The Tapestry of Fortunes is a blend of humor, wisdom, education and friendship that I found delightful. Cecilia has just lost her best friend to a fast-moving cancer. Penny had been the one to motivate and help Cecilia to know herself. Now she finds that Penny is still speaking to her in subtle ways and she followes her advice to slow down and seek changes. She puts her career aside, sells her home and furnishings and finds a group of women to share a home and a road trip. Cecilia receives a postcard from a former boy friend just home from Tahiti, and weighs the risks of reconnecting knowing how much they have changed. This beautifully written novel is a sensitive and hopeful story of women supporting each other through life’s trials.
Little Bertie visits the home of a playmate and discovers the grass is greener in Ranald Braveheart MacPherson’s home Bertie can eat as much chocolate cake as the wants at the MacPherson home. Ranald suggests that Bertie might find new parents if he puts himself up for adoption on eBay, and Ranald can help since he knows his Dad’s computer password. Meanwhile Matthew and Elspeth bring their triplet sons home and find their new life impossible to manage until an au pair arrives. Domenica and Angus are responsible for selling Antonia’s next door apartment as she has decided to join a nunnery in Italy. They must make the difficult decision of where to live after their marriage. Who will give up their current home and all the comforts they had while they were single? Bertie Plays the Blues is number seven in the 44 Scotland Street series by Alexander McCall-Smith. The fun continues as we commiserate with Bertie regarding his impossible mother and enjoy the many problems that seem to be insurmountable for the quirky characters on 44 Scotland street in Edinburgh.
Can a woman be in love with her husband and hate him at the same time? Marilyn is tired, tired of playing a role she doesn’t feel. After 27 years, leaving was her only hope of getting the man she married to wake-up and love her like she needed to be loved. The end of her happiness with Jim began the day they were married and the moment he failed to join her on the dance floor.
Marilyn loved to dance and had asked Jim to take dance lessons with her many times over their years together. So, signing-up for dance lessons was her first order of business after leaving Jim. When the dance instructor becomes enamoured with Marilyn’s dancing skill and asks her to join him in a dance contest, feelings of romance begin to grow.
The Dance is about relationships, growing and overcoming fears that keep us from truly loving our partner as they need to be loved. With Dan Walsh’s ability to write and Gary Smalley’s ability to deal with relationships this is a very enlightening & touching story.
The first novel of Irish journalist, Kathleen MacMahon is a compelling love story that hints at a tragic end almost from the start. Addie is an unemployed architect that designs dream swimming pools, takes daily swims with her dog, and cares for her recently injured father, a self-important surgeon. An American banker, Bruno, who is divorced and just finding himeself unemployed after the collapse of Lehman Brothers, travels to Ireland to research his family tree and locate Irish cousins. The two second cousins meet and begin a romance in 2008 against the backdrop of the presidential elections. (Bruno vows that he won’t return if Obama doesn’t win). As they spend their time traveling around Ireland, adjusting to each other’s cultural differences and meeting family and friends, Addie is ignoring a pain that her sister keeps nagging her about. In This is How It Ends, lighthearted banter, interesting characters, challenging times all unite to create a memorable story that keeps begging to be read.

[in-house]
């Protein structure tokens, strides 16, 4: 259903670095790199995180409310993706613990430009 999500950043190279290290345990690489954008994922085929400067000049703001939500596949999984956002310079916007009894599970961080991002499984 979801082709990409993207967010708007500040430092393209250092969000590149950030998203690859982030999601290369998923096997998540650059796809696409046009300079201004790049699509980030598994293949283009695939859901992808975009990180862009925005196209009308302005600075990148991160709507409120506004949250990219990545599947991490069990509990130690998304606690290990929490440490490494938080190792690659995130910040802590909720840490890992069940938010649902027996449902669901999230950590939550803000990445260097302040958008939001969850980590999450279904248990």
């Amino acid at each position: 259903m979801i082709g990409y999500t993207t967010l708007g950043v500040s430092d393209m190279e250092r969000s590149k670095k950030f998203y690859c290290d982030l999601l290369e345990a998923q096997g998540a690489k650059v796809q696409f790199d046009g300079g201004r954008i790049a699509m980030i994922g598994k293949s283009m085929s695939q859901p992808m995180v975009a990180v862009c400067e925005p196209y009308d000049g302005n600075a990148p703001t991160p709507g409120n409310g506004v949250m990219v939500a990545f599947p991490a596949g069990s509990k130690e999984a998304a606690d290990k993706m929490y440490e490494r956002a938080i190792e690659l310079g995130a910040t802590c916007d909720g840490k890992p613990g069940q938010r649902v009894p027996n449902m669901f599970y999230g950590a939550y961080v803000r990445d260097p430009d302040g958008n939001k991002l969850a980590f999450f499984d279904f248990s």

For much of his life, Nathan Steen has carried 6 small red stones in his pocket each day, transferring them one at a time from one pocket to the other as he does a good deed and hoping that at the end of the day he has moved all 6 stones. When he stops to help a stranded motorist, Nathan is killed in a tragic accident. As his family copes with grief and heartbreak, Nathan’s wife Halley discovers emails in her husband’s work email sent by a woman from his past. As Halley and her son Ty struggle with their anger and disappointment, daughter Alice maintains her faith in the goodness of her father. As each character tells their story from their perspective, secrets and lies are discovered and Nathan’s motivations are revealed. Many topics are touched upon by the characters, including bullying and abuse. The One Good Thing is a story that illustrates the strength of families, of providing a good example to our children and of the repercussions of the choices that we all make every day–a touching and inspirational portrait of the lasting effects of kindness.
Charles Lindbergh’s achievements are fairly well known, but his wife, Anne Morrow Lindbergh, is portrayed in The Aviator’s Wife as a woman to be remembered for many reasons. Melanie Benjamin tells the story of Anne Morrow, the first American woman to earn a first-class glider pilot’s license, first woman to win the National Geographic Society’s Hubbard Medal for exploration, and a National Book Award-winning novelist. Her marriage to Charles was difficult as his fame caused their life to be in the public’s eye. The terrible loss of their first little boy in a kidnapping added to their notoriety and heartache. Charles extremely disciplined manner and driven nature caused relationship issues with Anne and their children. Anne’s life comes alive for reader’s as we see her devotion to this celebrity husband and the problems that result.
By Jennifer Adams, Children’s Services Manager